by:


vO = p exp(t q(t)) (b(e) c(a) d(e) c(i)) exp(-rt)dt +
(14) exp(- (t)- + (t)
exp(- p(t) q(t)) (b(e) c(a)- d(e) c(i)) exp(-rt)dt
{0 p(t) + c(t)

After simplification (14) can be further re-written as:


(15) vO = exp(-p(t) -q(t))(b(e) c(a) d(e) c(i))exp(-rt)dt


Similarly, vl and v2 can be defined as:










(16) vli= pexp(-p(t))exp(-rt)dt
0 r

The equation of motion for atmospheric carbon accumulation after the technological

innovation is given by:

(17) s = s


(18) v2 = d(s)cexp(-q(t))exp(-rt)dt
0


= s(t)2 q exp(-q(t)) exp(-rt)dt
0

= (t)2 exp(-rt)dt = s(T)2 exp(-t)2 exp(-rt)dt = s(T)
o o r+23

where T is the time of collapse

Society's problem is to maximize the sum of vO, vl & v2 given the constraints posed by

the equations of motion for carbon stock and the hazard functions for technological

discovery and the environmental catastrophe. The current value Hamiltonian is given by:

b(e)
exp(-p(t) q(t))(b(e) c(a) d(e) c(i)) + )p exp(-p) d(s)c exp(-q) +
(19) r
S(-e a &s) + Aalog(i) + AJ3 log(s)

Where 1, A2,and A3 are the shadow prices of stock of carbon, stock of cumulative

probability of invention and stock of cumulative risk of catastrophe. One would expect

the shadow prices, A, and A3 to be negative as they are 'bads'. First order conditions

w.r.t.:

(20) e => b'(e) d'(e) exp(-p q) + A1 0

(21) a=> -c'(a)exp(-p-q) -A =0










(22) i=> -c'(i)exp(-p q) + -+ vl exp(-p) 0
i i

The first order conditions require dedication of emissions, abatement and investment

efforts to a point where there marginal utility equals their shadow prices. This ensures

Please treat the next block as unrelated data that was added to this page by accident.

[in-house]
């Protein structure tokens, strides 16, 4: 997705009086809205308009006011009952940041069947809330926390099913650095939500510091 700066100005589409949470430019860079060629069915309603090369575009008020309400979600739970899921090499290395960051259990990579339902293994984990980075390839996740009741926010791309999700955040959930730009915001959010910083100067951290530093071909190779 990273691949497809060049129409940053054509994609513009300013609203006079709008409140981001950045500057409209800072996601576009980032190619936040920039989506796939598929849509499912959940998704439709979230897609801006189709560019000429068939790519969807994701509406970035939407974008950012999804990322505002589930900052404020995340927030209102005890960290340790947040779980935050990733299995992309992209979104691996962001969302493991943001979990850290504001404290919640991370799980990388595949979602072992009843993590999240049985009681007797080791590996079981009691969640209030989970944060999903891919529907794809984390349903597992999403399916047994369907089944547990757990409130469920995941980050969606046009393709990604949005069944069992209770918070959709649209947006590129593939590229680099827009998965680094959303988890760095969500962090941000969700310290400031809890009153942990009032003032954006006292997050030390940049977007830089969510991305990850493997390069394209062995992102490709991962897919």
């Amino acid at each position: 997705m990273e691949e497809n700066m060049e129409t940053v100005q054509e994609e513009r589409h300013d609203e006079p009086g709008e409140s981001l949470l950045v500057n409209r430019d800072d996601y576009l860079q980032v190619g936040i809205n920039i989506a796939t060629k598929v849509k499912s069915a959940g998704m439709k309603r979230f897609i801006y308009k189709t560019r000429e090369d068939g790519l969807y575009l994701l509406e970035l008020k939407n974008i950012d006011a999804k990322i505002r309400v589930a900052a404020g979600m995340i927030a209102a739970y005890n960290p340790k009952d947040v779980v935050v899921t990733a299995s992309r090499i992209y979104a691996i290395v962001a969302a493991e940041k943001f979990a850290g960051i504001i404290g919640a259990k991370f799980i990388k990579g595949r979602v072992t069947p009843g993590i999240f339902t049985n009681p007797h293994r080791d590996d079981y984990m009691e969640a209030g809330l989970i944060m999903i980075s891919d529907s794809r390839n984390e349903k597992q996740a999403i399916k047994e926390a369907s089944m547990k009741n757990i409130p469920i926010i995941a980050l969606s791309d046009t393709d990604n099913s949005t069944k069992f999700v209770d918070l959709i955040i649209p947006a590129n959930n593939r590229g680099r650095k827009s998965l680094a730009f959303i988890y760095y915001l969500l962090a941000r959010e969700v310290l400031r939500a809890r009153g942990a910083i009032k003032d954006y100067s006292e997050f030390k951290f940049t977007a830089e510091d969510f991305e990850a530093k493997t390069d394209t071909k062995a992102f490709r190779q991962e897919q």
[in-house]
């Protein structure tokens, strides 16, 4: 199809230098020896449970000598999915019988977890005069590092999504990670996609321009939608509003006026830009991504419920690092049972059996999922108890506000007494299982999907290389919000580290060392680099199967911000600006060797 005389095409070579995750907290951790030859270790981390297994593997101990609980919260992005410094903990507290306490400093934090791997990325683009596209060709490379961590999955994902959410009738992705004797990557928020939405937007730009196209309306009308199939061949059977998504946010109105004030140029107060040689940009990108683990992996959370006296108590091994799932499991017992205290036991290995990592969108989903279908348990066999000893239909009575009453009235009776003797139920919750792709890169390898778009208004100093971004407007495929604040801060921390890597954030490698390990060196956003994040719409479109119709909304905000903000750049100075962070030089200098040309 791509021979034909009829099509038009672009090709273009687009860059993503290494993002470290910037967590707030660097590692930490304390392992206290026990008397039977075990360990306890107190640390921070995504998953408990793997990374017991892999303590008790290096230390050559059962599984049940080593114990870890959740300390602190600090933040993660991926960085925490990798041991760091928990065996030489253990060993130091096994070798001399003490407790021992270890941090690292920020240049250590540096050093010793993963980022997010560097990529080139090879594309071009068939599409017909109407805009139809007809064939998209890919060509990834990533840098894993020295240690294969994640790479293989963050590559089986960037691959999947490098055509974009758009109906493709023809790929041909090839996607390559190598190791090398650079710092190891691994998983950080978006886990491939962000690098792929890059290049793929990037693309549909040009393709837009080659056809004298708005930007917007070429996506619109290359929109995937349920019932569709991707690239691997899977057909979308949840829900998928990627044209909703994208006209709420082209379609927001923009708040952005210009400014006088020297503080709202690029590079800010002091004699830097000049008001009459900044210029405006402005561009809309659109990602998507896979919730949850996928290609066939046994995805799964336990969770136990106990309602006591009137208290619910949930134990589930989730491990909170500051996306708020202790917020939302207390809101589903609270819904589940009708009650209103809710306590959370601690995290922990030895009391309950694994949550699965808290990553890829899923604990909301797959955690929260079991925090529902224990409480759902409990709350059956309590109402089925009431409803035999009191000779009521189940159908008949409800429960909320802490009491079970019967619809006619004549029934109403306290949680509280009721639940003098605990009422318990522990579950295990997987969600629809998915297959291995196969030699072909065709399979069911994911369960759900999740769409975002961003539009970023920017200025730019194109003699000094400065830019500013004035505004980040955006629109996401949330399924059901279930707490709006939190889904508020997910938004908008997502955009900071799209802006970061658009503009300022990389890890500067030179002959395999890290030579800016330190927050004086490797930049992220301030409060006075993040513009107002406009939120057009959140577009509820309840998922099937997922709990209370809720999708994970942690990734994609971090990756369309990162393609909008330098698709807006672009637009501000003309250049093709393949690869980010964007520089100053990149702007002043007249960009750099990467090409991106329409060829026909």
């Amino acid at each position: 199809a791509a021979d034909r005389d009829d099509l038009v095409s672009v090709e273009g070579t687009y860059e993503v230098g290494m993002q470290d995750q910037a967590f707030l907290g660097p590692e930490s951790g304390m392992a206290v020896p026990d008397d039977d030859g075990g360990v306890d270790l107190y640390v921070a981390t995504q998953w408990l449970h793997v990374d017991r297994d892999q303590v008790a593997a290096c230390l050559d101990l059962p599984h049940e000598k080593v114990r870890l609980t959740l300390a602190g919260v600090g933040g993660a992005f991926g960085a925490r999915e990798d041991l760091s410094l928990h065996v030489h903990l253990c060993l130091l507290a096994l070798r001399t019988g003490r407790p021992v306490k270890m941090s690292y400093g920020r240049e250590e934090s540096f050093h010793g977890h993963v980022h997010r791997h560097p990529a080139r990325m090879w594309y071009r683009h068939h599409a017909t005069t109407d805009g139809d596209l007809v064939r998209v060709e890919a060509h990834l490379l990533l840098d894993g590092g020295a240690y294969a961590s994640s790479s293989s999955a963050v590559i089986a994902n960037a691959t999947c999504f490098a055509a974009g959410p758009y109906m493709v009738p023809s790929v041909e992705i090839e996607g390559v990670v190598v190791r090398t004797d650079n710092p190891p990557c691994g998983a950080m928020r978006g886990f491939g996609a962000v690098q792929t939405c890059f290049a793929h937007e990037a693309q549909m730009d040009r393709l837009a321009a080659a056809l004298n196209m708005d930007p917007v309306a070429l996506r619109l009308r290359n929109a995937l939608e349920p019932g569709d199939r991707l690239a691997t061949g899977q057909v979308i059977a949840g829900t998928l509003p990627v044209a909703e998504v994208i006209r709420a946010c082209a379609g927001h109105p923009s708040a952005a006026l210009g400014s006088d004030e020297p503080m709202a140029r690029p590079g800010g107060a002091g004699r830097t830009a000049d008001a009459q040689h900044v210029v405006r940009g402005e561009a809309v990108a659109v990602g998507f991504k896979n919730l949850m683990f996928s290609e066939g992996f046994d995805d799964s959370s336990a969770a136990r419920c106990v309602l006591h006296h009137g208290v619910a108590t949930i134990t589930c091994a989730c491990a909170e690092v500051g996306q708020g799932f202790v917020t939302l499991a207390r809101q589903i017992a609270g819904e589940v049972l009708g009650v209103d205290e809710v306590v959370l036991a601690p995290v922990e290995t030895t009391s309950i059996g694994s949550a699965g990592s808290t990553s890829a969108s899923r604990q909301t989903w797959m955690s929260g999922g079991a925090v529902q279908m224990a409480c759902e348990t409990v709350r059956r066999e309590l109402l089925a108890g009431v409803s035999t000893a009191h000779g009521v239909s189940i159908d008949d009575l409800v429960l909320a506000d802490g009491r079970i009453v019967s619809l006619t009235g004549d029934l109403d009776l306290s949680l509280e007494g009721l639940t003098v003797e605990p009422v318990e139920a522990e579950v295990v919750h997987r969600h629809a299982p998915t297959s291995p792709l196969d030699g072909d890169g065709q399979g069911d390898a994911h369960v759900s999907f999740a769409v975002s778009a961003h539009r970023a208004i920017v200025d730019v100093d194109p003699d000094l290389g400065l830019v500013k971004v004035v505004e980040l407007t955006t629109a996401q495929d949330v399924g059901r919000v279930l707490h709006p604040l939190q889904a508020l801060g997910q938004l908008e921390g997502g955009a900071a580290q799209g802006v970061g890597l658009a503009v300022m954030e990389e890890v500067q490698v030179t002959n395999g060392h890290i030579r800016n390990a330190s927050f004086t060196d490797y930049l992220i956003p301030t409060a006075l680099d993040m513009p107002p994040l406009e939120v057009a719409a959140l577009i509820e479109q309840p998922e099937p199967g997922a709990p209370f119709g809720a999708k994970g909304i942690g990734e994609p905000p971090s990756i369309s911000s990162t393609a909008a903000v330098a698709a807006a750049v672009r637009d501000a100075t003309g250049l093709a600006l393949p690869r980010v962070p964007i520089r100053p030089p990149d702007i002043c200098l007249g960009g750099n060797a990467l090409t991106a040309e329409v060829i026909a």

long term optimization of the societal benefits.



More interpretation of the shadow prices themselves could be had from observing their

equations of motion over time. No arbitrage conditions are given by:


(23) =r -(- d'(s) exp(-q) d'(s) exp(-q) + 3)
r r s s

(24) = rA, + exp(-p(t))(b(e) c(a) d(e) c(i))vlp exp(-p)


(25) A = rA3 + exp(-q(t))(b(e) c(a) d(s) exp(-q)
r

Rate of growth of shadow price of stock of carbon is positively related to the stock of

damages as given by equation (23). It is also negatively influenced by the shadow price

of stock of cumulative hazard rate. This should be obvious as a higher A3 would imply a

higher risk of catastrophe which would require 4 to be lowered for adequate

optimization. Shadow price of invention chances, as given by (24) above grow positively

with an increase in vl as an increase in value after invention would make postponing it

costlier. Finally, (25) presents the growth path for shadow price of cumulative risk of

catastrophe as increasing in stock of carbon, which is again obvious.

Alternate scenarios:

While the above model assumed simplification in terms of post-breakthrough or

catastrophe scenario, it is possible for catastrophe to take place even after a technological









breakthrough or a breakthrough to take place after a catastrophe. Consider a case when

technological change leads to elimination of pollution but does not eliminate the risk of

catastrophe. vO and v2 remain the same as before however vl is now redefined as:

o- s(T)72 1
(26) vl = p exp(- p) b(e) exp(q(t)) exp(-rt)dt + f exp(-q(t)) exp(-rt)dt
Sr+2

Another situation is where catastrophe does not eliminate the possibility of technological

change later on. Under this scenario, vO remains the same as before, vl is given by the

above equation and v2 is now redefined as:

(27)